If a deck is elevated, it needs a set of stairs for better accessibility. Here are three parts of a deck stair system on a composite deck structure:


The treads are the horizontal planks of wood or composite that form the steps of the stairs. These must be perfectly flat and free from splinters or other obstacles to provide a stable platform for walking up and down. At times, treads are made of specialized non-slip material to enhance safety for users. 


Risers are vertical components that close the space between and beneath each tread to prevent tripping and falling hazards. These are usually made of sturdy wood planks and are colored brighter than the treads to enhance visibility. 


Stringers are support parts that run diagonally beneath the stairs, connecting the treads and risers to ensure stability and enhance the stair’s overall load-bearing capacity. Stringers resemble fascia boards because they both enhance the structure and improve aesthetics. 

Additional Features 

There are also added features in a deck—they can be purely cosmetic in purpose, but some enhance the deck’s usability and protect it against numerous damaging elements, such as water and snow. 


Skirts are wood or composite panels that act as visual barriers for your decks. They hide the unsightly frame beneath your deck, such as the joists and fasteners, and protect from the elements, such as rain and snow.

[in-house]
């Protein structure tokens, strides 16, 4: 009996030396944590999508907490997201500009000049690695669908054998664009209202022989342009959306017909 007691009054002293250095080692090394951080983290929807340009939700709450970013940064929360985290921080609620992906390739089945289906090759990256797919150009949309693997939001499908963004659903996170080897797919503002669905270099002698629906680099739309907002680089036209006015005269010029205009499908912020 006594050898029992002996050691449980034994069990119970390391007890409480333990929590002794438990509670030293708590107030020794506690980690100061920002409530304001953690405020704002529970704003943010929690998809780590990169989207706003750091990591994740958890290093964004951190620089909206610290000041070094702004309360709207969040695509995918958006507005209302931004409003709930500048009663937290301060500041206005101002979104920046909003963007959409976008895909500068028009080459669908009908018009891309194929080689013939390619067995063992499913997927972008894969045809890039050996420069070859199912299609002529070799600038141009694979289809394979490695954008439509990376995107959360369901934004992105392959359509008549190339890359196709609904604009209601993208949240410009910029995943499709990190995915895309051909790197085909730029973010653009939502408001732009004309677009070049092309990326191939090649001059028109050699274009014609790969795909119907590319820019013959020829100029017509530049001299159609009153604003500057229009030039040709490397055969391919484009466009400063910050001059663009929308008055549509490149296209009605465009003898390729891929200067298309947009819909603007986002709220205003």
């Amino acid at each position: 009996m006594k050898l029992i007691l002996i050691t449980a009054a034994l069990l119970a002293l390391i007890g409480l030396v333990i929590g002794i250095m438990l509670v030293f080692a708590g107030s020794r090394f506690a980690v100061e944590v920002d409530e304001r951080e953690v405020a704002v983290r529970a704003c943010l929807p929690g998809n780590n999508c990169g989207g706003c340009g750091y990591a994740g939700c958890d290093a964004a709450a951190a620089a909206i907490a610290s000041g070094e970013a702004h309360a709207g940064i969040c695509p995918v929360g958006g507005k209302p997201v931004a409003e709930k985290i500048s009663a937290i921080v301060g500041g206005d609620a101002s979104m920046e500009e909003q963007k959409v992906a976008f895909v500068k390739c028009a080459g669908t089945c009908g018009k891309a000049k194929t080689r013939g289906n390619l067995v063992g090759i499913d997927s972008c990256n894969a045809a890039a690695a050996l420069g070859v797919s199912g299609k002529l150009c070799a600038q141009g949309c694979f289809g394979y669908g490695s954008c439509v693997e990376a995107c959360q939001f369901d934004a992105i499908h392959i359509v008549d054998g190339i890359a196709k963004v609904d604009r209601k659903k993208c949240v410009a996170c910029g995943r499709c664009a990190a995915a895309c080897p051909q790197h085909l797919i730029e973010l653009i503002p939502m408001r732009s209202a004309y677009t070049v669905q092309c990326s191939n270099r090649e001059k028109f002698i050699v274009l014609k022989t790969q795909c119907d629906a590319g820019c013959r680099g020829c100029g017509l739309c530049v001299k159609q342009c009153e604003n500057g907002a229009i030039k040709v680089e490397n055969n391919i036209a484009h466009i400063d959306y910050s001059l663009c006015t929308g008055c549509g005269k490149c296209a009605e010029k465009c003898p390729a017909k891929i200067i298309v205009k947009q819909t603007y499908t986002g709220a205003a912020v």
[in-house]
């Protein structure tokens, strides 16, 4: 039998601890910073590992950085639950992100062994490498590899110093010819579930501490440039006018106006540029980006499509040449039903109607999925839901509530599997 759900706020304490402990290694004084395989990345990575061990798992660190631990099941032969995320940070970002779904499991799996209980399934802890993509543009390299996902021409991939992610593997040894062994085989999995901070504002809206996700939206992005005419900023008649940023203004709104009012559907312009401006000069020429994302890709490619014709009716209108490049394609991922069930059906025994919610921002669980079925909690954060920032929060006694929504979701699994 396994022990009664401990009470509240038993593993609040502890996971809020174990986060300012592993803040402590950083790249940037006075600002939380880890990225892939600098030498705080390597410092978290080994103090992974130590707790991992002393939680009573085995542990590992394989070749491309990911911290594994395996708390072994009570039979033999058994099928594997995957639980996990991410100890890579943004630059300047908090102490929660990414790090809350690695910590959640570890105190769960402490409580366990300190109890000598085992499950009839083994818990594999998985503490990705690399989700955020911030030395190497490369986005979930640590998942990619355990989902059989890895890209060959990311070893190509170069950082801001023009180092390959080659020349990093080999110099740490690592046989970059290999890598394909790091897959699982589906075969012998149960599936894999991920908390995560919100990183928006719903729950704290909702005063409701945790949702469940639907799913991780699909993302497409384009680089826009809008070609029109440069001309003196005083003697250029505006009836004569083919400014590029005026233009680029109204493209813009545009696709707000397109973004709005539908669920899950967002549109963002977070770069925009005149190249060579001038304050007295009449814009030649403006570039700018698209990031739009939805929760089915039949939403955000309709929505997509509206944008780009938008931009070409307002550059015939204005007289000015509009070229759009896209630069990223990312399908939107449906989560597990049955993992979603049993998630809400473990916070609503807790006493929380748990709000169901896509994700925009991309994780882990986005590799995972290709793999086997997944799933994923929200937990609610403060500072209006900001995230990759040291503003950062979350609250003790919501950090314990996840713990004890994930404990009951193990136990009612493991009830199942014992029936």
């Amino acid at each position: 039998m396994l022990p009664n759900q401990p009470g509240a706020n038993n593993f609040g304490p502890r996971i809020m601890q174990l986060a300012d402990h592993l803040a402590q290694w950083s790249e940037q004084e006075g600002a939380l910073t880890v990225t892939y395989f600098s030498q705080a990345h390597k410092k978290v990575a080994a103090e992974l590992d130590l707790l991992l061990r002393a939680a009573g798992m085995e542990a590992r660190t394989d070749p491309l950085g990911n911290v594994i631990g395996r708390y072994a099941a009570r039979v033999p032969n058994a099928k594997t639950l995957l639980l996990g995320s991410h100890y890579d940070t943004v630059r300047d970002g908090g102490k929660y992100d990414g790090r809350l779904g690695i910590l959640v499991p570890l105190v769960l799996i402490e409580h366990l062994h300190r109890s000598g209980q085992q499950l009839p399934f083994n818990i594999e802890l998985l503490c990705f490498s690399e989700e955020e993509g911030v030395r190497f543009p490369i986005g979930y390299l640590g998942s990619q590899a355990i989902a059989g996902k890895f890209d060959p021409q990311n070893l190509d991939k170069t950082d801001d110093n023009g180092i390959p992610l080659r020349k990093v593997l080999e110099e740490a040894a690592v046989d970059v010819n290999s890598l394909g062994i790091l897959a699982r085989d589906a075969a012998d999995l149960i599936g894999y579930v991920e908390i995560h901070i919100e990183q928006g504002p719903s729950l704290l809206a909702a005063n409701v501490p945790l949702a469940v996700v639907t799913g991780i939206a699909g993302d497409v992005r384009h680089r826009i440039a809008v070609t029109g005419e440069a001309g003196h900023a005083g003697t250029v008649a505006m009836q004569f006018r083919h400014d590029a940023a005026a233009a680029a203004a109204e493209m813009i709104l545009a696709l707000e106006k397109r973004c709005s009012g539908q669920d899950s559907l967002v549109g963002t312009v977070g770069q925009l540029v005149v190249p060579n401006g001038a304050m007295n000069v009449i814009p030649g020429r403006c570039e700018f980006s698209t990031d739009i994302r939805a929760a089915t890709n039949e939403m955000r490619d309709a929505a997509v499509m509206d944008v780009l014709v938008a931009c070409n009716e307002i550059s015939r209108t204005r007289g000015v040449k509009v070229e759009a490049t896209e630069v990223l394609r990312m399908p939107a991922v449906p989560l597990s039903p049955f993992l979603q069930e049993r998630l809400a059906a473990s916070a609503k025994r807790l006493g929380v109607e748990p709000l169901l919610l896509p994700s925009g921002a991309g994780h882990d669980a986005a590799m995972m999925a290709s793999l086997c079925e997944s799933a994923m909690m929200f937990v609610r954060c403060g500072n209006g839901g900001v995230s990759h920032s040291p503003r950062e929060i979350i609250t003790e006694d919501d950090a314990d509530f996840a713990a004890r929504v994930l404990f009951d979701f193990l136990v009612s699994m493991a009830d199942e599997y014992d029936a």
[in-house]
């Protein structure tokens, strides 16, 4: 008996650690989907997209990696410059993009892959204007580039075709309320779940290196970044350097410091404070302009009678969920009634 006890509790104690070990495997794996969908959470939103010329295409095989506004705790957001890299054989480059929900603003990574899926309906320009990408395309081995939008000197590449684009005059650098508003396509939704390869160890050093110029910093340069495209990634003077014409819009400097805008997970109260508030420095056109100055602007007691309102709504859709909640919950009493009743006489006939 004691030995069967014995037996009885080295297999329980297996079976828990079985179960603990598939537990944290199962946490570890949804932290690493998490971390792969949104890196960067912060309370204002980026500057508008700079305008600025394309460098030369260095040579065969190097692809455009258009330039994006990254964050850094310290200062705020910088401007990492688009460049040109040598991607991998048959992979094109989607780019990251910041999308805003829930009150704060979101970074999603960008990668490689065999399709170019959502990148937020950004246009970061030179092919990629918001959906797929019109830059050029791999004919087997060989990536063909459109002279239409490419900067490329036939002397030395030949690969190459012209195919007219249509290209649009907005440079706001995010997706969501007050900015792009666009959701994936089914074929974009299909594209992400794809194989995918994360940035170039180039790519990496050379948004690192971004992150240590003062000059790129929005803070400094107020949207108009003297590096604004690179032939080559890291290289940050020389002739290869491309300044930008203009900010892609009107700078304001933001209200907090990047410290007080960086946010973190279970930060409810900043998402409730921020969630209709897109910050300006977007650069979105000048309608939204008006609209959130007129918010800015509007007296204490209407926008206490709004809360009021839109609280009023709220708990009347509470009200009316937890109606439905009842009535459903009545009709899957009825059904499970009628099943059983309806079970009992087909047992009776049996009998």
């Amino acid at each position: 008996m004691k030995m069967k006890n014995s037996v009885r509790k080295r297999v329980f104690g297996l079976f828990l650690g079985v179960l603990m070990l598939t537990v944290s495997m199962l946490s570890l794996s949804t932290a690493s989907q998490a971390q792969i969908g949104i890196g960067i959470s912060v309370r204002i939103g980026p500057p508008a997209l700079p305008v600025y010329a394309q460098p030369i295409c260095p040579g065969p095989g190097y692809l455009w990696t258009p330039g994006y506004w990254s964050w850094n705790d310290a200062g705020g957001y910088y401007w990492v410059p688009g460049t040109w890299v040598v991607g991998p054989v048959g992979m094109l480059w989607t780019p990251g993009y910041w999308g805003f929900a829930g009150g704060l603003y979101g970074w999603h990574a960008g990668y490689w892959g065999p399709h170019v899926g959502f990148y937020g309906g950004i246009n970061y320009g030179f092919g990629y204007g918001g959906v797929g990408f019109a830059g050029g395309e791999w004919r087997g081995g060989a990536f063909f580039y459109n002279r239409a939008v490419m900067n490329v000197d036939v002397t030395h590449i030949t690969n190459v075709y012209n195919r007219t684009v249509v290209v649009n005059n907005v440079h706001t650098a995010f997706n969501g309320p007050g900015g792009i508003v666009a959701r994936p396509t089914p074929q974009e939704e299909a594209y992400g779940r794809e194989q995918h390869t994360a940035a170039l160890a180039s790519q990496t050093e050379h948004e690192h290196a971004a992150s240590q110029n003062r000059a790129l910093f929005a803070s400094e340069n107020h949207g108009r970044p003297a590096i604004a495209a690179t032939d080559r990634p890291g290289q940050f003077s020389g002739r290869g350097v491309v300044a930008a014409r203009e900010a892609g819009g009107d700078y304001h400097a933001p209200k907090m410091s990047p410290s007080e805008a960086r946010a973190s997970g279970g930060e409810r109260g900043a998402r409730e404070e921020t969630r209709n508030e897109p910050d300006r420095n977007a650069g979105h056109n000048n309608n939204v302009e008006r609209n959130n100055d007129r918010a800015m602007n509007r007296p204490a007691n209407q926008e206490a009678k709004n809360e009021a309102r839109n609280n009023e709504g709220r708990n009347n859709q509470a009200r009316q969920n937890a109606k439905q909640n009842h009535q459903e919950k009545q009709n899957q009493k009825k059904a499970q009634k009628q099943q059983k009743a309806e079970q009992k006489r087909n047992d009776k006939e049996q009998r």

Benches are seating elements that can be integrated into your deck’s design and construction. A bench may be freestanding (you can buy one in a furniture store) or a built-in one that comes with your deck kit if you opt for a composite decking system. 

Start Your Decking Project with Oakio Today!

All in all, a composite deck structure has numerous parts, all with unique features and purposes. And to make things easier, did you know that building a composite deck is quicker and easier than other decking types? Now that you know the parts of a composite deck, maybe it’s time to start your decking project with Oakio!

With that in mind, what if you imagine your property with a composite deck right now? Can you visualize it? If not, our product visualizer tool will do it for you! And if you want to factor in every bit of possible costs, you may want to check out our decking calculator for accurate computations! 
At Oakio, we’re committed to serving your decking needs with our expertise backed by our reputation as a leading composite wood manufacturer, innovator, and producer. All you need to do to start your composite deck journey is contact and partner with us with your project!